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Kitty DNA

September 15, 2022

There’s a new kitty holiday! Cat DNA day is September 19th. In the last few decades, scientists have made remarkable progress in cracking the mysteries of genetics and DNA, in both human beings and animals. That of course includes our feline overlords! A Roanoke, VA vet discusses Fluffy’s DNA below.

Fluffy’s Family Tree

One of the most extensive studies done on kitty DNA was a 2007 project headed by a zoologist from the National museums of Scotland, Dr. Andrew Kitchener. Kitchener studied 979 DNA samples, from both wild and domestic kitties. The study focused on mitochondrial DNA, which is passed down from mothers. The results showed that Fluffy didn’t come from ancient Egypt after all, but actually hailed from Mesopotamia. The study also showed that kitties have been around for longer than we thought. Another fun fact? The last feline ancestor of both wild and domestic cats lived over 100,000 years ago!

Testing Fluffy’s DNA

There are now several companies that will test your kitty’s DNA for you. You just rub Fluffy’s cheek with a cotton swab, and then send the sample out for testing. You can also send blood samples that were taken by your veterinarian. Usually results will come in about one or two months, depending on the company you use and the package you get.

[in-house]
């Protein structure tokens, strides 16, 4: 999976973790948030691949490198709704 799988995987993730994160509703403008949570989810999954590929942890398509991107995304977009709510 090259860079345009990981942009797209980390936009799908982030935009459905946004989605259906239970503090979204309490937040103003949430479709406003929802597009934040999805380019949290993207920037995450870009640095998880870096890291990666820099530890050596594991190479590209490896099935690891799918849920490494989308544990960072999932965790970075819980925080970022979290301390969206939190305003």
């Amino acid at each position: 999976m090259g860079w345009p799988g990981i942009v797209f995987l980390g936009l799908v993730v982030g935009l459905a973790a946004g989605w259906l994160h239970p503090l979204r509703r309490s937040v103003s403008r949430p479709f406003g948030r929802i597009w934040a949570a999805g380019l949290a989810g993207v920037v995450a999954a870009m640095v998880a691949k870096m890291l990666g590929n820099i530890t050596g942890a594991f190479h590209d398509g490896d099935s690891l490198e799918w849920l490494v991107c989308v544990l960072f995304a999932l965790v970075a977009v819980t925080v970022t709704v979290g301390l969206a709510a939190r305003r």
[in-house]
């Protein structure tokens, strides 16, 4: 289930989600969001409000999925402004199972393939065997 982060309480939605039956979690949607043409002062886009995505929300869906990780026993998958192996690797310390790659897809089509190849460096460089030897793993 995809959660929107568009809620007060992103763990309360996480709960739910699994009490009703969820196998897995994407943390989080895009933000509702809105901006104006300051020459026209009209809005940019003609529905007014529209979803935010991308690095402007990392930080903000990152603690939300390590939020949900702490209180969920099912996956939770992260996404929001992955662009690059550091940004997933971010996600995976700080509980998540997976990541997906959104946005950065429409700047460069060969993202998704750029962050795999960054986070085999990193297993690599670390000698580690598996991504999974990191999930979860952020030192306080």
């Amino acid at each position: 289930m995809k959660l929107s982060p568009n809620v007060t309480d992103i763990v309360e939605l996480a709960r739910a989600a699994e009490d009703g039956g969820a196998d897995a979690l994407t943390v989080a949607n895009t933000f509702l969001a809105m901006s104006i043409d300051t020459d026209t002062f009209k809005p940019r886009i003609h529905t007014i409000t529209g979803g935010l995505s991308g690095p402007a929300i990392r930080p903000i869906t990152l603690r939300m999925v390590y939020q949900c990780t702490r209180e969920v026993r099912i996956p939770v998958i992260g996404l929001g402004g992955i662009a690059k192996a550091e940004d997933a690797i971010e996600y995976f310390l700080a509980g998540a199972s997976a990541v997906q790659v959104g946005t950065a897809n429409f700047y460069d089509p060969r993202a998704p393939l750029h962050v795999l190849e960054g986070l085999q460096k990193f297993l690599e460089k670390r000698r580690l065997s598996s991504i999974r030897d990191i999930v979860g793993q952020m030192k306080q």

Benefits Of Testing

Why should you get your kitty tested? For many, sheer curiosity is reason enough. You may be wondering if your cat is a purebred: DNA tests can confirm that. Howser, the more pragmatic reason would be to protect your feline buddy’s health. While these DNA tests are evolving continuously, they are already able to identify certain genetic markers. Some can determine whether your furry pal is susceptible to specific illness, such as hypertrophic cardiomyopathy. Testing may also determine if Fluffy would be resistant to Feline Immunodeficiency Virus (FIV).

Coat Genetics

Kitties are full of fascinating quirks … and so are their genetics. There are some pretty interesting rules for how Fluffy can inherit and/or pass on certain traits. For instance, two longhaired cats cannot have short haired kittens. White furballs must always have at least one white parent, while bi-color kitties must have at least one bi-color parent. It will be fun to see what we learn next!

Do you have questions about your cat’s health or care? Contact us, your Roanoke, VA animal hospital!

47 Boone Dr,
Troutville VA 24175
t: (540) 966-1992
Also serving Roanoke, VA and surrounding areas.

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